The consensus of the climate scientists is that the earth is warming at an ever faster pace.  The voices contesting this come from outside the community of scholars specializing in global climate.  Naomi Oreskes and Erik M. Conway call those nay-sayers Merchants of Doubt (Bloomsbury Press, 2010).  Philip Kitcher summarizes their point in his review of “The Climate Change Debates” in Science(vol 328, p. 1230-34, June 4, 2010):  “Opposition to scientifically well-supported claims about  the dangers of cigarette smoking, the difficulties of the Strategic Defense Initiative (“Star Wars”), the effects of acid rain, the existence of the ozone hole, the problems caused by secondhand smoke, and — ultimately – the existence of anthropogenic climate change was used in ‘the service of political goals and commercial interests’ to obstruct the transmission to the American public of important information.  Amazingly, the same small cadre of obfuscators figure in all these episodes.”  Oreskes and Conway discovered that scientists tied to particular industries, with strong political connections, have played a disproportionate role in debates about contested issues.  Even though they obtained their stature in fields with little pertinence to the issues in question they have posed as experts, many of them paid by “think tanks” devoted to contesting claims that threaten the interests of powerful corporations and political interests.  The attempt has been to shape the way the public thinks about the natural processes that threaten the world.  In fact, it seems certain that any attempt to deny the processes of nature cannot prevail, at least in the long run.  The world operates according to its own mechanisms, whatever we might think about it.  We cannot create a “reality” by mere rhetoric or ostrich-like denial.  
The task of science of course is to faithfully seek an understanding of the world as it is.  Obviously, if the climate experts are right the earth is facing critical developments that will not go away. 
What most climate scientists foresee is indeed worrisome.  If we consider how the dangerous trends in the world can be turned around, to turn back the trend of CO2 production that is causing climate change, we find reasons to consider the situation dire.  That is, there are natural processes and there are social processes.  Anthony Giddens, the sociologist who has joined the debate (The Politics of Climate Change, 2009), puts it this way:  “It will be a colossal task to turn around a society whose whole way of life is constructed around mobility and a ‘natural right’ to consume energy in a profligate way.”  A colossal task, yes.  Turning around a civilization that is hell-bent on carrying on as it always has, driven by institutional conventions that are ensconced and opulently funded will indeed be a Herculean task.  That the system in place will seek to deny scientific findings that threaten it is to be expected.  So why does Giddens add to the above eminently formulated assertion the following codicil: “Yet it isn’t as hopeless an endeavor as it looks”? He provides no evidence to support this claim.  We wonder: Did Giddens reach for a straw to avoid admitting how unlikely such a turn-around is?  It seems obvious enough that what is actually required for the world to transform itself is a huge effort.  So, really, how likely is it?  Minimal.  Is the reality too hideous for Giddens to put it into words?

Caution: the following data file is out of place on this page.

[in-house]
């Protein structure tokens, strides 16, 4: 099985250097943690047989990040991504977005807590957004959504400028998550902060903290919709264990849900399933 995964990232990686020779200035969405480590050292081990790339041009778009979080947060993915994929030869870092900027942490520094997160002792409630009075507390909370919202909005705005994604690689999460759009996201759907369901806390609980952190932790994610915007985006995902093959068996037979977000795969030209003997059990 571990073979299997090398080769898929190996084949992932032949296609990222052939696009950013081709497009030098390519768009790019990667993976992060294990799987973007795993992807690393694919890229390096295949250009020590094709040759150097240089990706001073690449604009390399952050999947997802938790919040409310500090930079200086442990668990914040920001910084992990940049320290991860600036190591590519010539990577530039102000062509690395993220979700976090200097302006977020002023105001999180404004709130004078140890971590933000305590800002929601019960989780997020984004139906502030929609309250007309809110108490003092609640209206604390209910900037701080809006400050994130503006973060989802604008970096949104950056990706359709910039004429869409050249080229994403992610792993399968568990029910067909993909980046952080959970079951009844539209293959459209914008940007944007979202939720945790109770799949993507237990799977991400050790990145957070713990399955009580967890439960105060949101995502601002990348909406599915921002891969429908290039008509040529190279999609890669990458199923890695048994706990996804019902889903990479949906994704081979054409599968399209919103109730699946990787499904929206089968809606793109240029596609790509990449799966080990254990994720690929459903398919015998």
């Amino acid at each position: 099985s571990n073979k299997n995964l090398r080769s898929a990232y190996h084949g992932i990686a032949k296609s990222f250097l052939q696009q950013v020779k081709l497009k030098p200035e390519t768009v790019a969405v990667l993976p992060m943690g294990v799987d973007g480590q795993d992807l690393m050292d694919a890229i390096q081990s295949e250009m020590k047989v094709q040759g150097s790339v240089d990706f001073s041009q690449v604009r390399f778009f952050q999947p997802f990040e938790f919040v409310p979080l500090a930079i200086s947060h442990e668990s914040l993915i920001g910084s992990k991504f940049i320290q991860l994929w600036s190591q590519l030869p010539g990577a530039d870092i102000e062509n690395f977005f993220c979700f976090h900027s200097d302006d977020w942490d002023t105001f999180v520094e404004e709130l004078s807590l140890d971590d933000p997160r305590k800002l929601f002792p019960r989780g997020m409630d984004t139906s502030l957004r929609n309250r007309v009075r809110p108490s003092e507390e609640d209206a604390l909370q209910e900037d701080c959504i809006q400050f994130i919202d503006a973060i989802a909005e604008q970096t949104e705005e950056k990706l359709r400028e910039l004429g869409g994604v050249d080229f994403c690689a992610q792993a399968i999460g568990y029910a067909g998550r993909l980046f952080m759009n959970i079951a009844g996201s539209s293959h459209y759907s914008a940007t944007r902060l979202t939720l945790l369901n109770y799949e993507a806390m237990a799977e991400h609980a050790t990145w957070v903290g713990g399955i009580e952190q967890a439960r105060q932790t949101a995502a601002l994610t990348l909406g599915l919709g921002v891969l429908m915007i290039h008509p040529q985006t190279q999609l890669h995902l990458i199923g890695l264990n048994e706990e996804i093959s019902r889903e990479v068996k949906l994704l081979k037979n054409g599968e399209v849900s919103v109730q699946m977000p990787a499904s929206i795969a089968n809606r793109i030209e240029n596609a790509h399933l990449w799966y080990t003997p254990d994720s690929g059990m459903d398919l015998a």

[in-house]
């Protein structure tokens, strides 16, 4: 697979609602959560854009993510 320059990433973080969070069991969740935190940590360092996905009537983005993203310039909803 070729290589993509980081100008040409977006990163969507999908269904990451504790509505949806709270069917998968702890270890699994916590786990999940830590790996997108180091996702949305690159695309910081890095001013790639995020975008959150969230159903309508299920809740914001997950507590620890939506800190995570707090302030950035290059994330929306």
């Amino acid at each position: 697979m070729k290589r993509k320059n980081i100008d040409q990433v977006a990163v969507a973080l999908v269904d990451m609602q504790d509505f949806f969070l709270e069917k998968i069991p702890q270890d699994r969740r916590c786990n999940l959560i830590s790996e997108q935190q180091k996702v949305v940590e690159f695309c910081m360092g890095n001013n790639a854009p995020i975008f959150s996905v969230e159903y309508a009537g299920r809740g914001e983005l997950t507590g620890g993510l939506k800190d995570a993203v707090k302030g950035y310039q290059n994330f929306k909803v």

Nancy Lindesfarne [Anthropology Today 26(4):1,2 2010] describes the collapse of the UN climate talks in Copenhagen, December, 2009:  “No one  … imagined what shape the Copenhagen Accord would actually take. … Alone, the heads of five states brazenly decided, in a last minute, back-room fix, to do nothing at all to prevent catastrophic climate change.   These five states are among the world’s largest coal consumers.  … they are all states that would have to change most to address climate change.  In the midst of the global financial crisis, they decided it would just cost too much. …”  In response to the failure of the Copenhagen talks Evo Morales Ayma, President of Bolivia, called for a World’s Peoples Conference on Climate Change and affirmed, “We have two paths: to save capitalism, or to save Mother Earth.” 

Capitalism or global collapse:  That’s an option our world leaders must never have to face.

Dangers of the Reactionary Mind